Today, I request of the I Ching*: Guidance for ALL, now.
What is given is hexagram #32, Duration. The essence of duration is union, as an enduring condition.
The image of duration is built with thunder, the arousing, on top of wind, the gentle. Thunder and wind are a naturally paired set of influences. With the sound of thunder comes the energy of wind. The human social analogy for duration is the enduring relationship of marriage.
Within the individual, duration is a state of being that is not worn down by hindrances. By embracing enduring meaning in one’s life, one becomes self-contained and self-renewing. This kind of meaning is found in aligning one’s will with one’s true spirit.
Thunder and wind are mobile occurrences, seemingly an unlikely pair to depict the qualities of duration. But this fluidity of coming and going implies a definite lack of rigidity or refusal to change. That which acts from duration changes with the changing times. What doesn’t change is one’s unswerving commitment to the inner truth of one’s being, that which guides all actions.
No particular moving line was emphasized, hence, all the lines of the hexagram carry guidance for specific challenges to the state of duration.
The first line: Seeking duration too hastily brings misfortune persistently. Relationships require time to achieve duration. Self-development requires perseverance over time. If we grasp too quickly things fall apart and we are saddened, or give up.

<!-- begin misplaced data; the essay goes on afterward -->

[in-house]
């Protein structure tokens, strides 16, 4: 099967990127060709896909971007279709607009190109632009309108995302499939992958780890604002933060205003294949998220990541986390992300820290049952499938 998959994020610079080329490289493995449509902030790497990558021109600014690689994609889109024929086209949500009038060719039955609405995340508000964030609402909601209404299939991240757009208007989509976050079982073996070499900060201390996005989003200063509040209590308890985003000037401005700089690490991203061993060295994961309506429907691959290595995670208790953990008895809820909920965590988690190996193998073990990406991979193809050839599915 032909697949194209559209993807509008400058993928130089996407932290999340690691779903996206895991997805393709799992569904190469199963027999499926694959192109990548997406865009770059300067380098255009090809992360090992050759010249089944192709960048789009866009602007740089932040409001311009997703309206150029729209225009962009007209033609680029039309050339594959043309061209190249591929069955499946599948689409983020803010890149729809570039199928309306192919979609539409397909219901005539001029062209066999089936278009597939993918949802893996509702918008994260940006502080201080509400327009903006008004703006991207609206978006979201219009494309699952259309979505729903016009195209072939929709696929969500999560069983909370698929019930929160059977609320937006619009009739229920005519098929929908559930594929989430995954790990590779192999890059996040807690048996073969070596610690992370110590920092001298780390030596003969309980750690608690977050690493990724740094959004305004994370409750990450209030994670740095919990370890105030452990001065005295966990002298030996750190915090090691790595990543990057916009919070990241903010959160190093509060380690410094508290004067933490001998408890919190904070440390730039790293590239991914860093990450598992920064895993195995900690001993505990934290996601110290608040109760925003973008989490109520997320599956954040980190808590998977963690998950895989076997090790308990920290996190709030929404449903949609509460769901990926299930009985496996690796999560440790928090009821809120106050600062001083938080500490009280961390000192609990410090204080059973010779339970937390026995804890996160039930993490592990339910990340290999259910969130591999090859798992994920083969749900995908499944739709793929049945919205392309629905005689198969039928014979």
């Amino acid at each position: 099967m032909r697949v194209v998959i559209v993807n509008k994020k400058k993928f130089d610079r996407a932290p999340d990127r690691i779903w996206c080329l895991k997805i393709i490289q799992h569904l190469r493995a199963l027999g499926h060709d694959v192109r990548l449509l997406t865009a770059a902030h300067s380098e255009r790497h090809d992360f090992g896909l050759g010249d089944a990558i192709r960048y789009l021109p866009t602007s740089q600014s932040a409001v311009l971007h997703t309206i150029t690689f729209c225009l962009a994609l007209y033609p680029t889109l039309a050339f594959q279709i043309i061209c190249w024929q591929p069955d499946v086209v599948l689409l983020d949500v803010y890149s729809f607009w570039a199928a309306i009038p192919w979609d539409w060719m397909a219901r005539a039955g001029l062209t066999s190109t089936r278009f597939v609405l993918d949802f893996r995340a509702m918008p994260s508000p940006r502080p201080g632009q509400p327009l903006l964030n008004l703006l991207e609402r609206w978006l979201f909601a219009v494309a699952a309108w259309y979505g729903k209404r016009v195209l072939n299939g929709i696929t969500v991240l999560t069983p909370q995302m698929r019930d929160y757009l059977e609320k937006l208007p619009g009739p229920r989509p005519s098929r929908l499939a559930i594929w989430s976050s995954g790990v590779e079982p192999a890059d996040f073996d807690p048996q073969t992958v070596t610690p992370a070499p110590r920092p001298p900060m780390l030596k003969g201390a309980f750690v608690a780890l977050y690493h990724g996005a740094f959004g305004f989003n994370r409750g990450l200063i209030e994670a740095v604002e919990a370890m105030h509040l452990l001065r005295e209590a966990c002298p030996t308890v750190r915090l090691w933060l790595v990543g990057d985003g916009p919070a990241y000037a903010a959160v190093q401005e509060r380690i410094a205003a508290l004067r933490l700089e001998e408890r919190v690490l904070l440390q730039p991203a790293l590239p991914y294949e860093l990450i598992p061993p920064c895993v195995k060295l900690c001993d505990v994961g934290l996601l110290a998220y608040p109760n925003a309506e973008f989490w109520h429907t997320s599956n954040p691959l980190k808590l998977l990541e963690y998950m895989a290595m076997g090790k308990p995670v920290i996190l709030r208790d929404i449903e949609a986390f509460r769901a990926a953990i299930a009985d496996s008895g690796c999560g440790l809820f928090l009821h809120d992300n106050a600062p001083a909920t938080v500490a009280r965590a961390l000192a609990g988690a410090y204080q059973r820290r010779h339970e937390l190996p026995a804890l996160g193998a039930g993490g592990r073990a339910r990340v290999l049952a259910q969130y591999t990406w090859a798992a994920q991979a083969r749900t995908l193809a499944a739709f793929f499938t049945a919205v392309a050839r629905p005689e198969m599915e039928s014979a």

The second line: Regret disappears. The power of one’s will is greater than one’s material resource. However, in the time of duration one is able to regulate one’s inner strength, thus avoiding excess in action. This removes the cause for regret.
The third line: The inability to turn inward brings misfortune. If one remains at the mercy of moods aroused by outside events, one suffers inner turmoil and loses the innerly connection to that which provides duration.
The fourth line: No game in the field. If one persists in a course of action that is fruitless, one will only be disappointed. Here, will overpowers spirit and loses its duration.
The fifth line: Flexible reason, moderate emotion. Reason must be flexible and adjust to changing conditions. Emotion must remain moderate lest it burn up or remain overly attached to the moment. Best that reason lead to maintain duration.
The sixth line: Continued restlessness brings misfortune. To remain in persistent hurry or worry precludes inner composure. Turn inward, breathe in, breathe out. Let calm breathing lead to duration.
In this time of outer threat, find composure in that which provides duration. The power of duration will endure and safely bridge to coming stability, where that which lends duration within will also lead to duration without.
*Source: The I Ching, Wilhelm edition